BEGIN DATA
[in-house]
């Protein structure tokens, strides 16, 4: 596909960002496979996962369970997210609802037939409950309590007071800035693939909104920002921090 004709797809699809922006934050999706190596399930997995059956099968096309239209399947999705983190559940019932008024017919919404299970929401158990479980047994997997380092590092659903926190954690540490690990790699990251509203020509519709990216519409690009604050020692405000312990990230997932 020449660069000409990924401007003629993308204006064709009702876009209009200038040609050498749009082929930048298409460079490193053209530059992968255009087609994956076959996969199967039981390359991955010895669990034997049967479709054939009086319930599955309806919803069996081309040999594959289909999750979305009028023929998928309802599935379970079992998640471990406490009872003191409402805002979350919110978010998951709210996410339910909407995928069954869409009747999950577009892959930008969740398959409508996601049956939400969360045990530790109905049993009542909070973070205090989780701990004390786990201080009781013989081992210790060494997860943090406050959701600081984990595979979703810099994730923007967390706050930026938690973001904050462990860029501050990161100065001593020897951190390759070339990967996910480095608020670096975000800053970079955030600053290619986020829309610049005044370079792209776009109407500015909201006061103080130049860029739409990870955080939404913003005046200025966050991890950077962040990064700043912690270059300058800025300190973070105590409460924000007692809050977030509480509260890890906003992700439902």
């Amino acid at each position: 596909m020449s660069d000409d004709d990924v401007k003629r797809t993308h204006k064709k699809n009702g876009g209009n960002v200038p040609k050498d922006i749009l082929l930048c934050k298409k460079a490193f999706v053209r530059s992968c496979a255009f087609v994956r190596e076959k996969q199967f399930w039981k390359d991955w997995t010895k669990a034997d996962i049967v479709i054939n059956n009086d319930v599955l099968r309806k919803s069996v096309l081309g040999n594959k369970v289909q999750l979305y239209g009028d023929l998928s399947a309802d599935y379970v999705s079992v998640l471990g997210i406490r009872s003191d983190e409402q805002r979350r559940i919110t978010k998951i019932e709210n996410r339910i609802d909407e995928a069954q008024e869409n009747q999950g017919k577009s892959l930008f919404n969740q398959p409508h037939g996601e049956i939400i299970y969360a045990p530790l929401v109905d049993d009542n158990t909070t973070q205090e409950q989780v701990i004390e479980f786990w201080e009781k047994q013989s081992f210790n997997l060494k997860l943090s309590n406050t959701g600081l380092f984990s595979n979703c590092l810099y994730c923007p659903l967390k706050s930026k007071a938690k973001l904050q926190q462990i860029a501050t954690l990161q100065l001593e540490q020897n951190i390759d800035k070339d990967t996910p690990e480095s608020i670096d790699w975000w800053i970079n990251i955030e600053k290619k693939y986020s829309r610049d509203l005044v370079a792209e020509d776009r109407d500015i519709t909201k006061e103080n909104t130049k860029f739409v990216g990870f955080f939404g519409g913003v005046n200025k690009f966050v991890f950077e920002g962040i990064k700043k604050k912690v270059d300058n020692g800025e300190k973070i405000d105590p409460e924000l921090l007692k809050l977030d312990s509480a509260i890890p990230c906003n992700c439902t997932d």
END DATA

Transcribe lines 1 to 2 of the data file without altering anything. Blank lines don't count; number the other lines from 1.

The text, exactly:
[in-house]
């Protein structure tokens, strides 16, 4: 596909960002496979996962369970997210609802037939409950309590007071800035693939909104920002921090 004709797809699809922006934050999706190596399930997995059956099968096309239209399947999705983190559940019932008024017919919404299970929401158990479980047994997997380092590092659903926190954690540490690990790699990251509203020509519709990216519409690009604050020692405000312990990230997932 020449660069000409990924401007003629993308204006064709009702876009209009200038040609050498749009082929930048298409460079490193053209530059992968255009087609994956076959996969199967039981390359991955010895669990034997049967479709054939009086319930599955309806919803069996081309040999594959289909999750979305009028023929998928309802599935379970079992998640471990406490009872003191409402805002979350919110978010998951709210996410339910909407995928069954869409009747999950577009892959930008969740398959409508996601049956939400969360045990530790109905049993009542909070973070205090989780701990004390786990201080009781013989081992210790060494997860943090406050959701600081984990595979979703810099994730923007967390706050930026938690973001904050462990860029501050990161100065001593020897951190390759070339990967996910480095608020670096975000800053970079955030600053290619986020829309610049005044370079792209776009109407500015909201006061103080130049860029739409990870955080939404913003005046200025966050991890950077962040990064700043912690270059300058800025300190973070105590409460924000007692809050977030509480509260890890906003992700439902």